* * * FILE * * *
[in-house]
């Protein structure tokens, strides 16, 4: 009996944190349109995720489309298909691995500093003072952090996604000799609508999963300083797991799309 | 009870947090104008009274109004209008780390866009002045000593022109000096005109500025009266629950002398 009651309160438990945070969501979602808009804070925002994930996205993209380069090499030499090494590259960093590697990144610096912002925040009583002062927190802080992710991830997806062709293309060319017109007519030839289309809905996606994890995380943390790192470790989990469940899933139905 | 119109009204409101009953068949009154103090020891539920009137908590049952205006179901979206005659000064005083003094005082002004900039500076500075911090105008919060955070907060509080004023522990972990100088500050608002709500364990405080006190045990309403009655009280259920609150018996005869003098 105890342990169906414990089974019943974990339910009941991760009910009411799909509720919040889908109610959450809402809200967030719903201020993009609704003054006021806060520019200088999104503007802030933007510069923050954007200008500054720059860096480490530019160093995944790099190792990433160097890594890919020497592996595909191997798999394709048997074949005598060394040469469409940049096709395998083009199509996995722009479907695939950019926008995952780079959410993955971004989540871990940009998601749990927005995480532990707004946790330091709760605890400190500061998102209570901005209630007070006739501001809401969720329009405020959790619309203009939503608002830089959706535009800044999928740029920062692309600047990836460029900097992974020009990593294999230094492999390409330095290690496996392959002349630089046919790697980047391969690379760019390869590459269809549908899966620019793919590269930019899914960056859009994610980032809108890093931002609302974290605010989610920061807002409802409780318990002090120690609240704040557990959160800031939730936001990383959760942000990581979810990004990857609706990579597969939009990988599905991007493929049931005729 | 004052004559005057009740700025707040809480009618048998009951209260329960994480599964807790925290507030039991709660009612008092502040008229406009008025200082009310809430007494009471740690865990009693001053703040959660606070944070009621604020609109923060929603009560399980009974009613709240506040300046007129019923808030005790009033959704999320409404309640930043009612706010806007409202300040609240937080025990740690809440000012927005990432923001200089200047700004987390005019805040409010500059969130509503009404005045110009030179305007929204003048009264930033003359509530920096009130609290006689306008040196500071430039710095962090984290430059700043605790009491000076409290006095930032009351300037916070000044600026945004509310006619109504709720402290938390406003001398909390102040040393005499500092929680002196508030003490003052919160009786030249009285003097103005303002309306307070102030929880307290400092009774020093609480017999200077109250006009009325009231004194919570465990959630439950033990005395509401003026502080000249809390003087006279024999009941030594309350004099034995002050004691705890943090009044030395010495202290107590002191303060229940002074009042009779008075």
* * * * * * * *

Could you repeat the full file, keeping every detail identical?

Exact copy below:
[in-house]
């Protein structure tokens, strides 16, 4: 009996944190349109995720489309298909691995500093003072952090996604000799609508999963300083797991799309 | 009870947090104008009274109004209008780390866009002045000593022109000096005109500025009266629950002398 009651309160438990945070969501979602808009804070925002994930996205993209380069090499030499090494590259960093590697990144610096912002925040009583002062927190802080992710991830997806062709293309060319017109007519030839289309809905996606994890995380943390790192470790989990469940899933139905 | 119109009204409101009953068949009154103090020891539920009137908590049952205006179901979206005659000064005083003094005082002004900039500076500075911090105008919060955070907060509080004023522990972990100088500050608002709500364990405080006190045990309403009655009280259920609150018996005869003098 105890342990169906414990089974019943974990339910009941991760009910009411799909509720919040889908109610959450809402809200967030719903201020993009609704003054006021806060520019200088999104503007802030933007510069923050954007200008500054720059860096480490530019160093995944790099190792990433160097890594890919020497592996595909191997798999394709048997074949005598060394040469469409940049096709395998083009199509996995722009479907695939950019926008995952780079959410993955971004989540871990940009998601749990927005995480532990707004946790330091709760605890400190500061998102209570901005209630007070006739501001809401969720329009405020959790619309203009939503608002830089959706535009800044999928740029920062692309600047990836460029900097992974020009990593294999230094492999390409330095290690496996392959002349630089046919790697980047391969690379760019390869590459269809549908899966620019793919590269930019899914960056859009994610980032809108890093931002609302974290605010989610920061807002409802409780318990002090120690609240704040557990959160800031939730936001990383959760942000990581979810990004990857609706990579597969939009990988599905991007493929049931005729 | 004052004559005057009740700025707040809480009618048998009951209260329960994480599964807790925290507030039991709660009612008092502040008229406009008025200082009310809430007494009471740690865990009693001053703040959660606070944070009621604020609109923060929603009560399980009974009613709240506040300046007129019923808030005790009033959704999320409404309640930043009612706010806007409202300040609240937080025990740690809440000012927005990432923001200089200047700004987390005019805040409010500059969130509503009404005045110009030179305007929204003048009264930033003359509530920096009130609290006689306008040196500071430039710095962090984290430059700043605790009491000076409290006095930032009351300037916070000044600026945004509310006619109504709720402290938390406003001398909390102040040393005499500092929680002196508030003490003052919160009786030249009285003097103005303002309306307070102030929880307290400092009774020093609480017999200077109250006009009325009231004194919570465990959630439950033990005395509401003026502080000249809390003087006279024999009941030594309350004099034995002050004691705890943090009044030395010495202290107590002191303060229940002074009042009779008075």